Kale chips, although trendy, haven’t given me the kind of success I hoped for. High temp, low temp, no matter—they are always a combo of yummy-crunchy-crispy-flaky, burned-bitter-brown, and raw-chewy-stringy. I admittedly can’t get them right (if you can please message me the recipe immediately, although I have probably already tried it).
I have enjoyed a friend’s kale, stewed with large white beans and some kind of barbeque sauce.  I suppose what I’ve been looking for in a kale recipe is not something that masks it, or something that uses it as a healthy ingredient while making me feel like I have taken a dose of medicine (kale smoothie anyone?). I’ve been looking for the “Holy Kale” of recipes that will make me stand up and shout “ALL HAIL KALE, THE MIGHTIEST TASTIEST GREEN THAT EVER WAS!” and I have found it.
It is simple: you whisk up a very simple dressing (in this case I would even call it a marinade), you chop up the leaves, or shred them really, you combine the two and let it sit, 30 minutes , but even better the next day, as it does its own hard work of softening up in the fridge.
You can use any kale you’d like: Lacinato or dinosaur kale, or basic supermarket variety labeled generically “kale” (which could be curly or plain leafed). Just wash-dry-shred-marinate-eat.
It just sits on the kitchen counter for about ½ an hour cooking itself while you slave away at all of the other things you are preparing. Make it first before you make your pasta-rice-potato side dish and let it smugly wait it out. Let it sit while you roast your chicken or cook your fish or heat up those beans to go with your rice. In fact make it the day before, or even two, shocking as it may seem. While other lettuces will wither and wilt having to bear the weight of dressing too long, these greens only get better. Have it tonight for dinner, pack it tomorrow for lunch, and the next day as well. You can count on this salad to be waiting for you when you get home and won’t have to wash-chop-dress your dinner when you are tired. And if Popeye is any indication of what one is like after eating their greens then you will feel as strong as he after chowing down.
Put this out for company or bring it to a potluck—unlike cole slaw that cannot take a hot summer’s day out on a picnic table, this can. And guest will say, oh is that…kale?” And they will ask, “how do you make that—I hear it is good for you.”  And you will say,” it is, in more ways than you know.”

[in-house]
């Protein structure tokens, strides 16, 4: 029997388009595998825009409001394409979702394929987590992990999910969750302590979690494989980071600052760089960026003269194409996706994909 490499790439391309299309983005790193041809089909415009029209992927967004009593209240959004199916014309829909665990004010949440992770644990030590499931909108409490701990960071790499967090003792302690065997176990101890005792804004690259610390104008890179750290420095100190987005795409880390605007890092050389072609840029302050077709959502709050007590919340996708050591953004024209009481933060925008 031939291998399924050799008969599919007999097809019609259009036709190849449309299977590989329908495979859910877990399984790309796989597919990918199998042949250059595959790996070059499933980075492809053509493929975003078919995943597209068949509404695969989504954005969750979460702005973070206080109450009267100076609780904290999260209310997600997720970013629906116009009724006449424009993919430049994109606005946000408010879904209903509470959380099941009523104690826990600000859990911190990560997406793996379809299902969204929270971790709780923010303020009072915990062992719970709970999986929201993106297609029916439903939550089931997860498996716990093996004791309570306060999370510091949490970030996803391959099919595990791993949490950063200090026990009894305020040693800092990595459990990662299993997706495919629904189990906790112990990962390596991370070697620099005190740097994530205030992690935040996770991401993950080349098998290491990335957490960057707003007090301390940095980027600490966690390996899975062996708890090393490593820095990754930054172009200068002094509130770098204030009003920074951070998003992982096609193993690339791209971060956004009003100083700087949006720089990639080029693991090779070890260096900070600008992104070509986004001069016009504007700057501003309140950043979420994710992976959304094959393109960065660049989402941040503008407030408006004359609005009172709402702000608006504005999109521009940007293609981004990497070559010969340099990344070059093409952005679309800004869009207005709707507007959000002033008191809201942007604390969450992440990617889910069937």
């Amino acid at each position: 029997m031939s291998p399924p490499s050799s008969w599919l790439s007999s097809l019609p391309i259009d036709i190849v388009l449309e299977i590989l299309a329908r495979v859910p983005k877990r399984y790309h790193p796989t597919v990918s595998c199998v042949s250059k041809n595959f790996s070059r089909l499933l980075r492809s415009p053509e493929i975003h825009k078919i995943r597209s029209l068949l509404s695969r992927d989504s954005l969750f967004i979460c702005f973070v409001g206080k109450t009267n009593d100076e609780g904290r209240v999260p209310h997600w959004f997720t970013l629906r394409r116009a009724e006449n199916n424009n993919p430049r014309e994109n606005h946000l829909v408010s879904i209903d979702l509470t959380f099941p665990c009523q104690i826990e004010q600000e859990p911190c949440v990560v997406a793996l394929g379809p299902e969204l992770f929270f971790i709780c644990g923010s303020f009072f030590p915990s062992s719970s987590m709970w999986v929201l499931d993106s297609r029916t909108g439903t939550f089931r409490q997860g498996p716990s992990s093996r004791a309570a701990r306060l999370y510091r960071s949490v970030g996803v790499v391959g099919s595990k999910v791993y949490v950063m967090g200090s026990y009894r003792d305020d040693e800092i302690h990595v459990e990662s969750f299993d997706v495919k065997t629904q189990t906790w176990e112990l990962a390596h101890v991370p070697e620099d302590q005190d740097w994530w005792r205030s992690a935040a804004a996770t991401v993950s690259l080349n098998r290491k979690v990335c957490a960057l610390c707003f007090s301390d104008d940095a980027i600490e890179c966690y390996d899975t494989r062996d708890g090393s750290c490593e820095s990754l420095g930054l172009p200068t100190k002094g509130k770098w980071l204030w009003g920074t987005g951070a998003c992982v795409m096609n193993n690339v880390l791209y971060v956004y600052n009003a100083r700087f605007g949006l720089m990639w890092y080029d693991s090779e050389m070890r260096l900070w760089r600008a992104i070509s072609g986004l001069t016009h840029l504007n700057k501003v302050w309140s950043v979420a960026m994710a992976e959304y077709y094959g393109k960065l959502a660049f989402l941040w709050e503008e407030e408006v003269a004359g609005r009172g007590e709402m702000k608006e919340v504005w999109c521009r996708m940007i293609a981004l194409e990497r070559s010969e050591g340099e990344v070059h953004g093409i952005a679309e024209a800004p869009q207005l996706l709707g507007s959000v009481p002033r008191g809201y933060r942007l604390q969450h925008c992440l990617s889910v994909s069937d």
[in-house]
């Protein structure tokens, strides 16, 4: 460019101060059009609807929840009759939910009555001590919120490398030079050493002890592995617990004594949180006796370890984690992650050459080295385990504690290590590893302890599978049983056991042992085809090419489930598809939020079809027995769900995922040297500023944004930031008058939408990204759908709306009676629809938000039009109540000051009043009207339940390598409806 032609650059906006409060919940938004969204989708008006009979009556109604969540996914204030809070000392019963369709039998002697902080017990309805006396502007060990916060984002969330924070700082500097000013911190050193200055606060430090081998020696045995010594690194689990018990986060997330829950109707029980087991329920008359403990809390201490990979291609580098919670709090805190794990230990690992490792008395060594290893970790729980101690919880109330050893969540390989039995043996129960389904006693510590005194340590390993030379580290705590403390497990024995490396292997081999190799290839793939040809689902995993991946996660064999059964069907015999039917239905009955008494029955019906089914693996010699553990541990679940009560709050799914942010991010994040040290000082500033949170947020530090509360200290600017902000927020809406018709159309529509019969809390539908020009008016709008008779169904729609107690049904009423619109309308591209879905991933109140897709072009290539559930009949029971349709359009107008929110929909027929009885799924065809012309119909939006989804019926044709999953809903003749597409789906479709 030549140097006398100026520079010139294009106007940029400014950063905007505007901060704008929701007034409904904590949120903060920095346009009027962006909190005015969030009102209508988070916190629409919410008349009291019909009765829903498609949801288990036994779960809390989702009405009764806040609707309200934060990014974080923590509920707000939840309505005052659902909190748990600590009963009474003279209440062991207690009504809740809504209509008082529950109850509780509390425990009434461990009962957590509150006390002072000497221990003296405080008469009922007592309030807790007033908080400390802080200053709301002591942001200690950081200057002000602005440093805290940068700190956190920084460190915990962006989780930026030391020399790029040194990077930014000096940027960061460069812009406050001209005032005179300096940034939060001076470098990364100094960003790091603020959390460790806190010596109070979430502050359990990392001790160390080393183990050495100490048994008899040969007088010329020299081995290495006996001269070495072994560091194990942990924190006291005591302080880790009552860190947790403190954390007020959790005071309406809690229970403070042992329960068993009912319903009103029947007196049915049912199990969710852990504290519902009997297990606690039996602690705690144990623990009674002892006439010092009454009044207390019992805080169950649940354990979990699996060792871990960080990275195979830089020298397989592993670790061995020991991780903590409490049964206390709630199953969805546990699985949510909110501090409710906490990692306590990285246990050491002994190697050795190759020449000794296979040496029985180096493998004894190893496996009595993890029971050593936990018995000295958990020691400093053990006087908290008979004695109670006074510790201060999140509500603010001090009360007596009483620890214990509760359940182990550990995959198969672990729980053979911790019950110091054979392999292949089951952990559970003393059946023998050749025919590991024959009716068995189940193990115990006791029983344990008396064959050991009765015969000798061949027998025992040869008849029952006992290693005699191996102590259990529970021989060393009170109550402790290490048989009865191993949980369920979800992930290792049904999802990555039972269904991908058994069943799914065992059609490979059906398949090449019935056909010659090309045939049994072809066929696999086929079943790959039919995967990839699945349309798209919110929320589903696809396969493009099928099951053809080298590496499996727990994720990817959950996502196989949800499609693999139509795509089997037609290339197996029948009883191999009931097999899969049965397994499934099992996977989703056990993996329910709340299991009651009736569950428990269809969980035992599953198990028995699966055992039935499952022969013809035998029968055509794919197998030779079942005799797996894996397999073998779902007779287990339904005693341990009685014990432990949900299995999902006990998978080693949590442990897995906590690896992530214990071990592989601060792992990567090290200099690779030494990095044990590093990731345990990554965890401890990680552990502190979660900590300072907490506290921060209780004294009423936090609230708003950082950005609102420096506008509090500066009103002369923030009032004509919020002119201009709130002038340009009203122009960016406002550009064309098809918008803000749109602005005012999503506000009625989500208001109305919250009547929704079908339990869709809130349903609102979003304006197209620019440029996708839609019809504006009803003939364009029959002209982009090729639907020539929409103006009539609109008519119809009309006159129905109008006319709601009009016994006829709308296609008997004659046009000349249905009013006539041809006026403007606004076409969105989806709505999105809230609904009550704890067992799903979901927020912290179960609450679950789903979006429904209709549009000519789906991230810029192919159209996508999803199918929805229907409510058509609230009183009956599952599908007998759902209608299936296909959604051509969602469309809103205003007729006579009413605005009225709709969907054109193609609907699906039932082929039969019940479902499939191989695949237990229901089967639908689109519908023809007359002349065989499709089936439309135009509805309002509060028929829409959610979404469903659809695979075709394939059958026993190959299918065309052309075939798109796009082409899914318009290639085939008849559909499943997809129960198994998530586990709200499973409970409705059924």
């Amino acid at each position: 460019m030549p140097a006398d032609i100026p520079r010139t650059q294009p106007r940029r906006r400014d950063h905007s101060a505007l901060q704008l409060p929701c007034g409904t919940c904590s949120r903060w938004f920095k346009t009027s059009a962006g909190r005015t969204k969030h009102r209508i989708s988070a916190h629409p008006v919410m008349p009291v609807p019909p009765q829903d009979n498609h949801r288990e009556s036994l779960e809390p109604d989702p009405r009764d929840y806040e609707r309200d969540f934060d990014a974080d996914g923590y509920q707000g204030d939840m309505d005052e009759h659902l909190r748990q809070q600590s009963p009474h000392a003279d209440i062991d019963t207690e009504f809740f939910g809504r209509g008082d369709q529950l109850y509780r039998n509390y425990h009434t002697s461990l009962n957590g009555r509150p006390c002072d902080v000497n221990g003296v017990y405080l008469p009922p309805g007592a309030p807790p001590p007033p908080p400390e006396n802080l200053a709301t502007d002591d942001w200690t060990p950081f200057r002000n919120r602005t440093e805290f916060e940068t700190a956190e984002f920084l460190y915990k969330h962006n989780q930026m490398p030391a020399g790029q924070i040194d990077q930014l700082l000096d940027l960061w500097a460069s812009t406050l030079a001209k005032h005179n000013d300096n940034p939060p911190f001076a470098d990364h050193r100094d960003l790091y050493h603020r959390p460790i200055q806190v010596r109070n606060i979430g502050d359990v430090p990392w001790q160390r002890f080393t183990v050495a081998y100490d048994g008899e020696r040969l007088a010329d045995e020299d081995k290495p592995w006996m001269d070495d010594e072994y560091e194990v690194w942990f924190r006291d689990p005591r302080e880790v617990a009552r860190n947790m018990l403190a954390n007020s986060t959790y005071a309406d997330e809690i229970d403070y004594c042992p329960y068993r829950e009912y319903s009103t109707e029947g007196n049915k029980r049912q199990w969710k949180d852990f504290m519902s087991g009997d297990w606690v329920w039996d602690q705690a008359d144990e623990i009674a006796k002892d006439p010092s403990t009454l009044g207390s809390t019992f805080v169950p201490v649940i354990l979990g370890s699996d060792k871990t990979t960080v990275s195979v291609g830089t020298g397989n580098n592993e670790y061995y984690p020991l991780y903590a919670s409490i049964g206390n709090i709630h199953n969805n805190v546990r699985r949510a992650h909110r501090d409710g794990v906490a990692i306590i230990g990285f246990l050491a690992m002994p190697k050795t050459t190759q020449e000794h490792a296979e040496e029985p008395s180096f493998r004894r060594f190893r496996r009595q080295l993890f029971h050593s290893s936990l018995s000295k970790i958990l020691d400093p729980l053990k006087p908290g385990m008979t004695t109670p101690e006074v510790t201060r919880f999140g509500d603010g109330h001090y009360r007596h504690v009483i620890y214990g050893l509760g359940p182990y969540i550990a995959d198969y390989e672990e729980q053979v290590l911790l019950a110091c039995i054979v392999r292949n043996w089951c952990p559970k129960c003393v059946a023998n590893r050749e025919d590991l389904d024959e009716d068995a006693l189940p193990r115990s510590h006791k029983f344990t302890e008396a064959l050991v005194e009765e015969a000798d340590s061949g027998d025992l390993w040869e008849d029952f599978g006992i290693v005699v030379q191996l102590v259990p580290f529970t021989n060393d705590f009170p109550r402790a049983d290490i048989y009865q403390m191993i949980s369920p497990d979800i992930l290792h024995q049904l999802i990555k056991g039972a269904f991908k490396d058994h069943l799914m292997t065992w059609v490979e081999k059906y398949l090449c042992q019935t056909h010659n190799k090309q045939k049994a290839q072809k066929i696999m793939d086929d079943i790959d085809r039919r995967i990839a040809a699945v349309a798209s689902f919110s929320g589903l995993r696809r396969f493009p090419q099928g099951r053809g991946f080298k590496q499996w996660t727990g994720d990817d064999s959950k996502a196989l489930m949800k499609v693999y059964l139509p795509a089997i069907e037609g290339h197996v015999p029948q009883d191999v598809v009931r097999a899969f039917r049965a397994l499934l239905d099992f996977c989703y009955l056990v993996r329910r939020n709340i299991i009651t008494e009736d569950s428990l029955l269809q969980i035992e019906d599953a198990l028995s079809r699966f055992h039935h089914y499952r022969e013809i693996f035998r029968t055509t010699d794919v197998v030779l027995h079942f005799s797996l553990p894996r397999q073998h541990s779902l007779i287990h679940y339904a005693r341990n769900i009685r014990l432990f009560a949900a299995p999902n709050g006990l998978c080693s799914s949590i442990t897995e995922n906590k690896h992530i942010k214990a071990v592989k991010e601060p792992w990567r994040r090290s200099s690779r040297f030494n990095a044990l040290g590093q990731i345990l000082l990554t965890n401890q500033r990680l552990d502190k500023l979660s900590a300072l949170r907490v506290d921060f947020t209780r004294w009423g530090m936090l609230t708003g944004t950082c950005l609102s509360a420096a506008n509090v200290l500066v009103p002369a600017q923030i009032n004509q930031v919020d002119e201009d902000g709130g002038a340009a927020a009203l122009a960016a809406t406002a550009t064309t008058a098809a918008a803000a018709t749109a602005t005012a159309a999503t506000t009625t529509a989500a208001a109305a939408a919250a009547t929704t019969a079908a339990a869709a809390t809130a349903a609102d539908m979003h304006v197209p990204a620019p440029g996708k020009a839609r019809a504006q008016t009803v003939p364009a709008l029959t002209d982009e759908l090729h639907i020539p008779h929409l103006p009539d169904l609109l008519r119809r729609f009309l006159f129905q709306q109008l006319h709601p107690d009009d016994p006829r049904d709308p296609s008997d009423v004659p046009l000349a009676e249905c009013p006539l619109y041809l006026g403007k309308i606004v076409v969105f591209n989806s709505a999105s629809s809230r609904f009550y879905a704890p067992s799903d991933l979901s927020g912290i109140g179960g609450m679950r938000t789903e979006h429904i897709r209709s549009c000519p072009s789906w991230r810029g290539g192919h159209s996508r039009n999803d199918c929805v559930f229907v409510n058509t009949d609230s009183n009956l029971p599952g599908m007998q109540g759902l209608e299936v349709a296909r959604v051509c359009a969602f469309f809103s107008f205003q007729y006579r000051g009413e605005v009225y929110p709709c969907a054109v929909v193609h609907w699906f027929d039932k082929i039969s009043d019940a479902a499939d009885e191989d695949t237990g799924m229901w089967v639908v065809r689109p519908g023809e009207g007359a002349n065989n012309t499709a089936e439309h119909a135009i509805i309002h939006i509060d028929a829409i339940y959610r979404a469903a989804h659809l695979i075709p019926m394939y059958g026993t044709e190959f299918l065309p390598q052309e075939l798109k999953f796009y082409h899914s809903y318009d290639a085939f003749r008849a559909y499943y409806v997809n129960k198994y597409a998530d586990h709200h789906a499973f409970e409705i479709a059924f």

“ALL HAIL KALE” SALAD
·         ½ pound kale
·         ¼  cup each shredded carrots and purple cabbage
·         ¼ cup extra virgin olive oil
·         ¼ cup seasoned rice wine vinegar
·         1 tablespoon toasted sesame oil
·         2 teaspoons sugar
·         2 tablespoons toasted sesame seeds or chopped peanuts
·         ½ teaspoon kosher salt
·         ½ teaspoon freshly ground black pepper 
1.       Wash and dry the kale. Strip the leaves from the stems and discard the stems. Shred the leaves into thin ribbons. Place in a bowl with the carrots and cabbage.
2.      In a medium bowl whisk together the remaining ingredients and pour over the kale salad.
3.      Let marinate for a minimum of 30 minutes and up to two days.
 
 

Rockin’ Shakshuka, Breakfast of Kings

This summer I went to Israel, lucky me. I stayed in the luxurious King Solomon Hotel.

And while my travel mates were gorging themselves on the chocolate rugelach for breakfast (and who can blame them), I was madly, wildly in love with the shakshuka.

Not only did I have fun eating it, but talking about it was pretty awesome too. Go ahead, say it. Out loud. SHAKSHUKA!!! *fist raised in air* There!
You are now so empowered that you don’t really need that second cup of coffee to get you going (have it anyway).
I’ve had shakshuka before and frankly it was either too spicy or had too many bell peppers for my taste, but this, this was bliss. At the King Solomon, there were big metal trays of chunky garlicky tomato sauce with eggs poached on top and fluffy pita bread on the side. Warm and nourishing, and like almost everything in Israel, healthy.

So I put the chocolate rugelach in my purse for later (my grandma would be proud), but for breakfast, only shakshuka!

Shakshuka, King Solomon Style
6 cloves of garlic, roughly chopped (not from a jar)
¼  cup extra virgin olive oil
1-28 ounce can diced tomatoes (Muir Glenn is my favorite)
4 to 6 good quality eggs
Pita bread (if you live in The Lou I command you to go to Pita Plus and buy it there)
Optional: crumbled feta, chopped parsley

   1.      In a medium to large sized skillet warm the olive oil and the garlic. Cook for 2-3 minutes until garlic is sizzling. Make sure to keep it moving in the pan and do not let it brown.

2.      Add the can of tomatoes, a pinch of kosher salt and 1/8 of a teaspoon crushed red pepper flakes (or more if you like it spicier).  Simmer on medium heat for 15 minutes.
3.      Crack desired amount of eggs on top, cover, and cook, 5 minutes for soft eggs, and 7 minutes if you like them cooked through.
4.      Scoop onto plates, sprinkling with feta, parsley, kosher salt, and freshly ground pepper, which are all optional. Serve with warm pita bread, which is not. B’tayavon!